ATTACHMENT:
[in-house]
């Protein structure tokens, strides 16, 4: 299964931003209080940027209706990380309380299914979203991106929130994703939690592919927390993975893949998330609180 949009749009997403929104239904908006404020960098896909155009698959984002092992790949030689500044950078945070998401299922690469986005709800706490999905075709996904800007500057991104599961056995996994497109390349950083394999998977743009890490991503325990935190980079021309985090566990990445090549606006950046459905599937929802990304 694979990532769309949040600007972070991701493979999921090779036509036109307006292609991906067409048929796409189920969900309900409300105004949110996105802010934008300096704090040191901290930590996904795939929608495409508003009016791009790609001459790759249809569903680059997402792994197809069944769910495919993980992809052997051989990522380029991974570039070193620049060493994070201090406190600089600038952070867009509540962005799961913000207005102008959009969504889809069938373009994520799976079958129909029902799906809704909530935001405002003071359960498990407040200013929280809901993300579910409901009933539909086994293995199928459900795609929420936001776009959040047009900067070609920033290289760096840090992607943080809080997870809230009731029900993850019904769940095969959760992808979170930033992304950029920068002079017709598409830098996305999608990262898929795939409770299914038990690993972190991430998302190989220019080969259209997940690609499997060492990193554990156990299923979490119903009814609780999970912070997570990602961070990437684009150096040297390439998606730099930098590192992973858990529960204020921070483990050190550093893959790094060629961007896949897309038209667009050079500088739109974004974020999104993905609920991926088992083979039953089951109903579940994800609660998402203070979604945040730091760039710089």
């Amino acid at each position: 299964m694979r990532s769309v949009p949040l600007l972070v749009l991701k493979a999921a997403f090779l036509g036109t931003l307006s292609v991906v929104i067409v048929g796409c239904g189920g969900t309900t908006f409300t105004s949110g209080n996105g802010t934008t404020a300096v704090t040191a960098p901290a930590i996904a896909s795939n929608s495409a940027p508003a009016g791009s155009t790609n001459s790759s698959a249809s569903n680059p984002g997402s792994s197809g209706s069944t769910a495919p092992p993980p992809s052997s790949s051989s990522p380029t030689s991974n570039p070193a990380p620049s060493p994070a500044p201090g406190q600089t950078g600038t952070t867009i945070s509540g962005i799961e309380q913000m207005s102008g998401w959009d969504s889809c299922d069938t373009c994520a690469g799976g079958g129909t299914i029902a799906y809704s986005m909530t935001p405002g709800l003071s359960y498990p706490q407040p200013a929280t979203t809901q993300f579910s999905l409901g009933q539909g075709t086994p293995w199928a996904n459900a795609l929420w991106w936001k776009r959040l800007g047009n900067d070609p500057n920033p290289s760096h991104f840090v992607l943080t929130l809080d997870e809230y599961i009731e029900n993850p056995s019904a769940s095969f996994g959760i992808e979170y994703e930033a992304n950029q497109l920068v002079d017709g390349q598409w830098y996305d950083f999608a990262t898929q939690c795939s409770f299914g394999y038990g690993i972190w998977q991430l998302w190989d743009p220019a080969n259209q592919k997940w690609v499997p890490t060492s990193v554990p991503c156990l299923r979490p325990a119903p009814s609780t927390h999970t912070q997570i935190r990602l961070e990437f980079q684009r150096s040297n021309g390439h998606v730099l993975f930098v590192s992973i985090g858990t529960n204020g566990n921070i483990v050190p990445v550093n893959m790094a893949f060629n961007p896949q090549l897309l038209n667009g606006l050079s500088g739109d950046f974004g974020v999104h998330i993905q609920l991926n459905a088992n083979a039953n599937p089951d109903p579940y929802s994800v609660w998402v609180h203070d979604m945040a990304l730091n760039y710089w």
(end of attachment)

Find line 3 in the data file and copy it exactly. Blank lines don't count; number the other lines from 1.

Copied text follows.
């Amino acid at each position: 299964m694979r990532s769309v949009p949040l600007l972070v749009l991701k493979a999921a997403f090779l036509g036109t931003l307006s292609v991906v929104i067409v048929g796409c239904g189920g969900t309900t908006f409300t105004s949110g209080n996105g802010t934008t404020a300096v704090t040191a960098p901290a930590i996904a896909s795939n929608s495409a940027p508003a009016g791009s155009t790609n001459s790759s698959a249809s569903n680059p984002g997402s792994s197809g209706s069944t769910a495919p092992p993980p992809s052997s790949s051989s990522p380029t030689s991974n570039p070193a990380p620049s060493p994070a500044p201090g406190q600089t950078g600038t952070t867009i945070s509540g962005i799961e309380q913000m207005s102008g998401w959009d969504s889809c299922d069938t373009c994520a690469g799976g079958g129909t299914i029902a799906y809704s986005m909530t935001p405002g709800l003071s359960y498990p706490q407040p200013a929280t979203t809901q993300f579910s999905l409901g009933q539909g075709t086994p293995w199928a996904n459900a795609l929420w991106w936001k776009r959040l800007g047009n900067d070609p500057n920033p290289s760096h991104f840090v992607l943080t929130l809080d997870e809230y599961i009731e029900n993850p056995s019904a769940s095969f996994g959760i992808e979170y994703e930033a992304n950029q497109l920068v002079d017709g390349q598409w830098y996305d950083f999608a990262t898929q939690c795939s409770f299914g394999y038990g690993i972190w998977q991430l998302w190989d743009p220019a080969n259209q592919k997940w690609v499997p890490t060492s990193v554990p991503c156990l299923r979490p325990a119903p009814s609780t927390h999970t912070q997570i935190r990602l961070e990437f980079q684009r150096s040297n021309g390439h998606v730099l993975f930098v590192s992973i985090g858990t529960n204020g566990n921070i483990v050190p990445v550093n893959m790094a893949f060629n961007p896949q090549l897309l038209n667009g606006l050079s500088g739109d950046f974004g974020v999104h998330i993905q609920l991926n459905a088992n083979a039953n599937p089951d109903p579940y929802s994800v609660w998402v609180h203070d979604m945040a990304l730091n760039y710089w």